If people ever need an explanation for the National Anthem protests, this is it.
NFL star Michael Bennett, a defensive end for the Seattle Seahawks, posted a letter on his Twitter account describing the moment he was forced to the ground by police, with one officer brutally threatening him on a recent visit to Las Vegas.
According to Bennett, the football player was in Las Vegas for the Floyd Mayweather and Conor McGregor fight on August 26. Upon Bennett’s return to his hotel, several hundred people heard what sounded like gunshots.
While Bennett ran away from the sound to find safety, an officer from the Las Vegas Metropolitan Police Department ordered him to the ground. Bennett complied, and another officer “forcefully jammed his knee” into his back, while other officers pointed their guns at him. Another cop allegedly pointed his gun close to Bennett’s head and threatened that he would “blow [his] f---ing head off” if he moved.
Officers ignored Bennett's questions, and instead told him to "shut up." Officers then detained him in a police car. After waiting in the car for what “felt like an eternity,” according to Bennett, they released him without any justification for the officers’ conduct.
As Bennett shared, throughout the ordeal he felt helpless. "Would I ever play with [my daughters] again? Or watch them have kids? Or be able to kiss my wife again and tell her I love her?," he wrote.
In a Wednesday press conference, the LVMPD release partial footage of the incident, noting that body cam footage from the arresting officer was not available.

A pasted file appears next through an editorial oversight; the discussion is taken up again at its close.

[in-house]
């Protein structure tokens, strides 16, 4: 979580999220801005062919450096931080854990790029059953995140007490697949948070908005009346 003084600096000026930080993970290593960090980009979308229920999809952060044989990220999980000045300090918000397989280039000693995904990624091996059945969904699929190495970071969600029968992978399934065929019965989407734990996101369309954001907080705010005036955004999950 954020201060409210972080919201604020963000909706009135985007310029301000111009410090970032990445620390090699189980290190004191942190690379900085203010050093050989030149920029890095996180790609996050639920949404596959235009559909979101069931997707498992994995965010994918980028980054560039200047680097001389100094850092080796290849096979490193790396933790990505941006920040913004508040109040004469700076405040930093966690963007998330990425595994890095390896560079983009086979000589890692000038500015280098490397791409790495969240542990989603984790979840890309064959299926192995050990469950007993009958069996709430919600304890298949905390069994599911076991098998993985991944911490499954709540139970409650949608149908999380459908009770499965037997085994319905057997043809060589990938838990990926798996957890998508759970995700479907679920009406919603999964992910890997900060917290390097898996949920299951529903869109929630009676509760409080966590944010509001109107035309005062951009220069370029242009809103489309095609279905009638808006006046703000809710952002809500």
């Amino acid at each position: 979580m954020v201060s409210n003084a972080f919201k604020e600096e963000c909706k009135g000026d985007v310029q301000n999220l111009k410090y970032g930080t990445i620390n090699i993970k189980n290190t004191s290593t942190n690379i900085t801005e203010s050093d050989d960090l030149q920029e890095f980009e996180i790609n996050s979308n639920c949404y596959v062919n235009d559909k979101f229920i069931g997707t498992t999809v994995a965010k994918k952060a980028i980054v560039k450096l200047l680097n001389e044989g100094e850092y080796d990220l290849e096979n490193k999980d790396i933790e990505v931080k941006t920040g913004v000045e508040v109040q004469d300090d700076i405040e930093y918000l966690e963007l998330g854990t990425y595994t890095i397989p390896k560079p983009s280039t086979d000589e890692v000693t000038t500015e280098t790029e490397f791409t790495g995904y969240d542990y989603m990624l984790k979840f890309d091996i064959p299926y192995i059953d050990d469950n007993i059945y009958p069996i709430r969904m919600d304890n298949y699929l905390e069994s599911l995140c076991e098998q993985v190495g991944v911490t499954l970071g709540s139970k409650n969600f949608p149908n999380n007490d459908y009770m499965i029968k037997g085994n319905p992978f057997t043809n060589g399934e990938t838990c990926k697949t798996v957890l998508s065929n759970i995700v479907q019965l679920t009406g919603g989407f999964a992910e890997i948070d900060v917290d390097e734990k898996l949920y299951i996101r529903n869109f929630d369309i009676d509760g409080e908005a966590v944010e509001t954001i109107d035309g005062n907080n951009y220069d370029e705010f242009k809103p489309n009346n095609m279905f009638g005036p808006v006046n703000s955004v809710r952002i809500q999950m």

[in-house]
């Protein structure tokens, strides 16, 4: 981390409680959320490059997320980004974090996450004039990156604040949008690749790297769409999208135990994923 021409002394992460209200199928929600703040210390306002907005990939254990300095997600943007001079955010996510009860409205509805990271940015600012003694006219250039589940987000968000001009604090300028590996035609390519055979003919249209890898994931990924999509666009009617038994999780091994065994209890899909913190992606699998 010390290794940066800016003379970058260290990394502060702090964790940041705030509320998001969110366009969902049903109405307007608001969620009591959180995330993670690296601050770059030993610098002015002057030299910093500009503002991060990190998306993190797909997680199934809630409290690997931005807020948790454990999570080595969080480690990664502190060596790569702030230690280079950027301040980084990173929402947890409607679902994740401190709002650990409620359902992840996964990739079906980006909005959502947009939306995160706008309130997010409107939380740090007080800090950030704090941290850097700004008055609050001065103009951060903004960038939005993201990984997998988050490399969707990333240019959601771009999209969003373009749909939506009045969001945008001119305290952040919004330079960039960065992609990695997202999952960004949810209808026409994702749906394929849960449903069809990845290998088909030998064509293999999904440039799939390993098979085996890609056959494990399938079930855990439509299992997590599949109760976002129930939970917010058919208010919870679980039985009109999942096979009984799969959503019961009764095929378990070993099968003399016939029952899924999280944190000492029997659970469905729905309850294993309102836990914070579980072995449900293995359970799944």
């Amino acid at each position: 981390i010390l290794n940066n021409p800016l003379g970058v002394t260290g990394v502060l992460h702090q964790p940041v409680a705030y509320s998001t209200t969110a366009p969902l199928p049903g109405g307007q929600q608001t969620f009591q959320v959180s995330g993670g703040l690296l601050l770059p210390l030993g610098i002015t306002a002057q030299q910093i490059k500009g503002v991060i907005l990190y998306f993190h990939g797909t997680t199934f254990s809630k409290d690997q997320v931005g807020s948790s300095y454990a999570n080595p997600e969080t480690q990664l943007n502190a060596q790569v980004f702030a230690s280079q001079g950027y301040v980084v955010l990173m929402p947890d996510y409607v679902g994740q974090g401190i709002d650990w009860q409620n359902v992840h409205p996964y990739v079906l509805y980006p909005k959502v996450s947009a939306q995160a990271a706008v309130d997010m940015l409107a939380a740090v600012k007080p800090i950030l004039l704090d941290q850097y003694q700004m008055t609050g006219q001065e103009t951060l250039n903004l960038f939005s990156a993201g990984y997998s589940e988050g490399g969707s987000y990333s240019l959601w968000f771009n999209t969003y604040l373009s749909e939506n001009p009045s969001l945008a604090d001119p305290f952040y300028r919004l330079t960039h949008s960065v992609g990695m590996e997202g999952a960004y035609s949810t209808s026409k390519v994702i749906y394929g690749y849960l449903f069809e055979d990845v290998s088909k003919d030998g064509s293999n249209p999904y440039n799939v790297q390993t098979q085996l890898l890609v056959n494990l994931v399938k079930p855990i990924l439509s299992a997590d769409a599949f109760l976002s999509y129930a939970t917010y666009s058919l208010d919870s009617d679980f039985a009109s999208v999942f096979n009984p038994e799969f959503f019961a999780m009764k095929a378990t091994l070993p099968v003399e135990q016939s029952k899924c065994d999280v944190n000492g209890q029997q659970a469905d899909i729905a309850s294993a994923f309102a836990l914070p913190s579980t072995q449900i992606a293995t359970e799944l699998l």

In the video, crowds of people are seen running out of a casino, the scene where gun shots were reportedly fired. Officers can be heard yelling “everybody out” to the frantic crowd. At the point where the footage catches up to the incident in question, Bennett is already on the ground being handcuffed.
The reasons why police officers pointed out Bennett for running from the gun shots, among all the patrons who were running out of the building, remains to be seen.
As LVMPD Undersheriff Kevin McMahill stated to press, the police department is conducting an internal investigation to clarify these issues, and officers have asked the public to submit footage, as multiple witnesses were in the area capturing the arrest on cell phone cameras.
Before this incident, Bennett had been a longstanding critic of police brutality.
Two years ago, Bennett pushed back against teammate Richard Sherman, when Sherman shifted focus from police abuse to critique intra-racial violence. In a press conference, Bennett defended the Black Lives Matter movement stating:
"I think the Black lives thing is more about the social injustice, not so much the injustice of people killing within the community, it’s about the social injustice of the people that is supposed to protect them,and building the community through the black community"
Bennett has been increasingly outspoken since.
Last year, he questioned why other football players were just "taking the dollars" and not calling out injustice, like famous players in the NBA. He has also sat during the singing of the National Anthem before NFL games, in solidarity with former 49ers player Colin Kaepernick.
In this public letter, Bennett’s pleas were more than a call against injustice. They were personal.
Before stating that he has retained an attorney to file a lawsuit against, he notes: “The system failed me. I can only imagine what Eric Garner, Michael Brown, Trayvon Martin, Tamir Rice, and Charleena Lyles felt,” all Black men and women who died at the hands of police or vigilante violence within the last four years.